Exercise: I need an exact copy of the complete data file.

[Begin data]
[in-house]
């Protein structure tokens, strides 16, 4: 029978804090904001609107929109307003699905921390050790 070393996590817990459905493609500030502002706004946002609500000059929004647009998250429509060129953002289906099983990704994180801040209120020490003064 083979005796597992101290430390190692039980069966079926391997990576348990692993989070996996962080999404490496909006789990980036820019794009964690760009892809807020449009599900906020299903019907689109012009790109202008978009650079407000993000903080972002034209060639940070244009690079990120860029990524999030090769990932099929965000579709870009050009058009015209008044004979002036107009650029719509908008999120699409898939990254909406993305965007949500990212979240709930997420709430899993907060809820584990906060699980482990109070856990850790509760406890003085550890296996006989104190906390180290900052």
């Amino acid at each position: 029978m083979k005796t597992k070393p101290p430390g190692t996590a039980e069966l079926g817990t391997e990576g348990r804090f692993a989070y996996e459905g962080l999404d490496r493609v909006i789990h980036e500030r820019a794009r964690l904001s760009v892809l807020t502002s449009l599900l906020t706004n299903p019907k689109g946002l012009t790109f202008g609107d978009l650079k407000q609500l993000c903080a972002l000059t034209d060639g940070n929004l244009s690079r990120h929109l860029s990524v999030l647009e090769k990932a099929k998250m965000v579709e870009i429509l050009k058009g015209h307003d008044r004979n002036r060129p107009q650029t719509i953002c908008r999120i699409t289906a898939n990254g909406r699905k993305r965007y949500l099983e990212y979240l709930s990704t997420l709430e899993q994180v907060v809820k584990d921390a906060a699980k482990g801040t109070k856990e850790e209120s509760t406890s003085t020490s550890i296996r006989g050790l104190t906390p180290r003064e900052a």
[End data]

[in-house]
């Protein structure tokens, strides 16, 4: 029978804090904001609107929109307003699905921390050790 070393996590817990459905493609500030502002706004946002609500000059929004647009998250429509060129953002289906099983990704994180801040209120020490003064 083979005796597992101290430390190692039980069966079926391997990576348990692993989070996996962080999404490496909006789990980036820019794009964690760009892809807020449009599900906020299903019907689109012009790109202008978009650079407000993000903080972002034209060639940070244009690079990120860029990524999030090769990932099929965000579709870009050009058009015209008044004979002036107009650029719509908008999120699409898939990254909406993305965007949500990212979240709930997420709430899993907060809820584990906060699980482990109070856990850790509760406890003085550890296996006989104190906390180290900052």
């Amino acid at each position: 029978m083979k005796t597992k070393p101290p430390g190692t996590a039980e069966l079926g817990t391997e990576g348990r804090f692993a989070y996996e459905g962080l999404d490496r493609v909006i789990h980036e500030r820019a794009r964690l904001s760009v892809l807020t502002s449009l599900l906020t706004n299903p019907k689109g946002l012009t790109f202008g609107d978009l650079k407000q609500l993000c903080a972002l000059t034209d060639g940070n929004l244009s690079r990120h929109l860029s990524v999030l647009e090769k990932a099929k998250m965000v579709e870009i429509l050009k058009g015209h307003d008044r004979n002036r060129p107009q650029t719509i953002c908008r999120i699409t289906a898939n990254g909406r699905k993305r965007y949500l099983e990212y979240l709930s990704t997420l709430e899993q994180v907060v809820k584990d921390a906060a699980k482990g801040t109070k856990e850790e209120s509760t406890s003085t020490s550890i296996r006989g050790l104190t906390p180290r003064e900052a």